A reading list from the @mktgchildhood Twitter timeline

Time again for a roundup of interesting reading I have found and posted on Twitter with a focus on the topic of selling our kids to the highest bidder.

(Do you follow me on Twitter? If you are interested in the topics we talk about here, then please follow me @mktgchildhood. Every day I scan through the Twitterverse, blogs and news sources to find the most thoughtful, well-researched and thought-provoking writing, images and videos on the topic of harmful media messages to children. I only tweet links that I have read or looked at, and that I think are worth your time.)

Advertising in schools, on school buses 
1. On School Buses, Ad Space for Rent (New York Times)

“I have a 5-year-old who doesn’t understand what ads are,” says Megan Keller, 30, of Provo, Utah, who says her son Collin, a kindergartner, sees seductive posters for sugary cereals every day in the lunchroom of his public school. “I don’t like that he thinks, ‘Oh, this is good because it comes from my school,’ and I’m having to explain to him why that’s not true.”
Because Utah will soon start selling ads on the sides of school buses, Ms. Keller has decided to transfer Collin to a nearby charter school that has sworn off commercialism.

Go to the Campaign for a Commercial-Free Childhood campaign to see what you can do to oppose school bus advertising in your state.

2. “If Corporate advertisers don’t help fund schools, who will?” asks Lisa Ray, at Corporate Babysitter (with a list of sources of funding that don’t require advertising to children at school).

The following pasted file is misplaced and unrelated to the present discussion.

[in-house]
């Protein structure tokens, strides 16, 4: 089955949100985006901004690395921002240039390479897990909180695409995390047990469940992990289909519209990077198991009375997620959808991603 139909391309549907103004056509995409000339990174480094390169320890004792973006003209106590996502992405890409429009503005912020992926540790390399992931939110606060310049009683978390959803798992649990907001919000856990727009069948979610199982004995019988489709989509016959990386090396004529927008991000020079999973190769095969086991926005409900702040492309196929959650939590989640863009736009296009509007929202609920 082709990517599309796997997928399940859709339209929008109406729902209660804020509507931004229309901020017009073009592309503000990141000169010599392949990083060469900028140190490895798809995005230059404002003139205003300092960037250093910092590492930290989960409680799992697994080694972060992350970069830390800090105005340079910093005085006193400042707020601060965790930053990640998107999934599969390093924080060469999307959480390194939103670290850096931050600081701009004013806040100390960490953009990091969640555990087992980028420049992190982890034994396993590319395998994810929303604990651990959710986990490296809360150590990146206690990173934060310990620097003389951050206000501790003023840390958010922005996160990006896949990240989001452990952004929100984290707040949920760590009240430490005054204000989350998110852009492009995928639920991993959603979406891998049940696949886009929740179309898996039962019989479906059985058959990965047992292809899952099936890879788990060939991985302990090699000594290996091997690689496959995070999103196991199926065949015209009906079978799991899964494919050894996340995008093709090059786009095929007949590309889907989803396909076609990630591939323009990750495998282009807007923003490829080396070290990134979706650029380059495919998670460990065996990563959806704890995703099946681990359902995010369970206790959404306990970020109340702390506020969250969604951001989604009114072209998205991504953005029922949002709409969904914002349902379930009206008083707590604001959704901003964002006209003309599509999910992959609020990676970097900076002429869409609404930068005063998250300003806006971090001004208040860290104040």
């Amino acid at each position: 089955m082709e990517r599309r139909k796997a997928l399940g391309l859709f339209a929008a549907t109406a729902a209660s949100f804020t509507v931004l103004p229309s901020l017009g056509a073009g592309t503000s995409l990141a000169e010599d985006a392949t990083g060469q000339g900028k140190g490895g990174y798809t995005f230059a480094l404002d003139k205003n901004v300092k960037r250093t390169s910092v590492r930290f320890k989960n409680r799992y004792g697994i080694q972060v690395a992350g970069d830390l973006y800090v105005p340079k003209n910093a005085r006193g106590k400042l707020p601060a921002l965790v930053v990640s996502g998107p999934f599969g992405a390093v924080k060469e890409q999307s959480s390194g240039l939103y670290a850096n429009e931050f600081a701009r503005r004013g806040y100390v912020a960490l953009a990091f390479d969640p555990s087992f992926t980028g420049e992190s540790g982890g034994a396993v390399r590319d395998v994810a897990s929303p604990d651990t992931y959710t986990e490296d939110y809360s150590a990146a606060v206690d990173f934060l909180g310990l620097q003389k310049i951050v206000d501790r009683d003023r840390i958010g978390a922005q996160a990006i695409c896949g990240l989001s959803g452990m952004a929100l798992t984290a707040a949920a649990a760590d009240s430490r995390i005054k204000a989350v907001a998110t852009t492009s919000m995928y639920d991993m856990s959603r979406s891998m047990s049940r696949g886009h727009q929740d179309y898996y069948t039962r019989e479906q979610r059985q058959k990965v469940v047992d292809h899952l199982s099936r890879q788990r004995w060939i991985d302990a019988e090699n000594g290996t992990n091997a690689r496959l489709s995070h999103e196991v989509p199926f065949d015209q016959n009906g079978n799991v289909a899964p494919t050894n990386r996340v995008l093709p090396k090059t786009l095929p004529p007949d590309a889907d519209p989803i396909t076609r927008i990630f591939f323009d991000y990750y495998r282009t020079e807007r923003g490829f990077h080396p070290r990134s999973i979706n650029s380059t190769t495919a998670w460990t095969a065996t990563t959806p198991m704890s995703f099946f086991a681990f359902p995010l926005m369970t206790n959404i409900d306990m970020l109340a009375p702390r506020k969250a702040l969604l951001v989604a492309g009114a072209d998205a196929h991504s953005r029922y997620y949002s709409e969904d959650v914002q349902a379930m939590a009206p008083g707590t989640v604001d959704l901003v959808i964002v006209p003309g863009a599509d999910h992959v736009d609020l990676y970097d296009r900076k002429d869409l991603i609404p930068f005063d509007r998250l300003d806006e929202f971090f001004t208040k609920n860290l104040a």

The Media Literacy Lineup:
3. “Is Your Armpit Unattractive? Dove Can Help” at Sociological Images:
Putting the lie to how much Dove (parent company Unilever) cares about your positive body image.

According to research cited on Dove’s website, 93% of women think their underarms are unattractive and thus may refuse to wear sleeveless clothing.

Libby Copeland at Slate sums up what’s going on here: “Dove’s empowerment-via-shame marketing approach for Go Sleeveless has its roots in advertising techniques that gained popularity in the 1920s: a) pinpoint a problem, perhaps one consumers didn’t even know they had; b) exacerbate anxiety around the problem; c) sell the cure.”

Ladies, it’s not enough to shave and deodorize your underarms. They need even more prettification than they’ve been getting. How this deodorant does that, I don’t know. But it does. You’re welcome.

4. At Jezebel, How To Manufacture The “Career Women Love Housework” Story

In short, a PR project for a cleaning products company issued a press release with dubious methodology which was then recycled into a pseudo-news item for a news wire, which was then sexed up into a convenient report on how you can’t pry the broom away from working women’s hands. If it’s any consolation, so far no U.S. news organizations appear to have picked up on the “news,” though Internet chatter knows no borders. It’s a rather convenient conclusion, no matter how sketchily achieved, so set your clocks until someone tries to use it in an argument about women’s progress.

And these:
5. “Gender Imbalance in Media, Geena Davis, Broken Models of Masculinity & Femininity,” at Thompson on Hollywood at IndieWire.

What disturbs Davis the most is that in G-rated films, female characters wear the same amount of revealing clothing as in R-rated films. The most common occupation or aspiration of female characters is to be royalty, and their goal is to find romance.

6. Yoni Freedhoff, MD, at Weighty Matters, points out negative messages in a children’s TV show that teaches kids to make fun of the overweight.

7. At Beauty Redefined: “Porn and Pop culture, a deadly combination

This is not just a feminist argument calling out all the harmfully objectifying messages we are exposed to every day in the name of female equality. This is a fight for male and female mental and physical health, for safety, for meaningful relationships, for women’s worth, for the power to recognize and reject these proven harmful influences if we want to. The power of pornographic images — presented to us as normal and natural in the last decade of our lives – is REAL and is worth fighting against.

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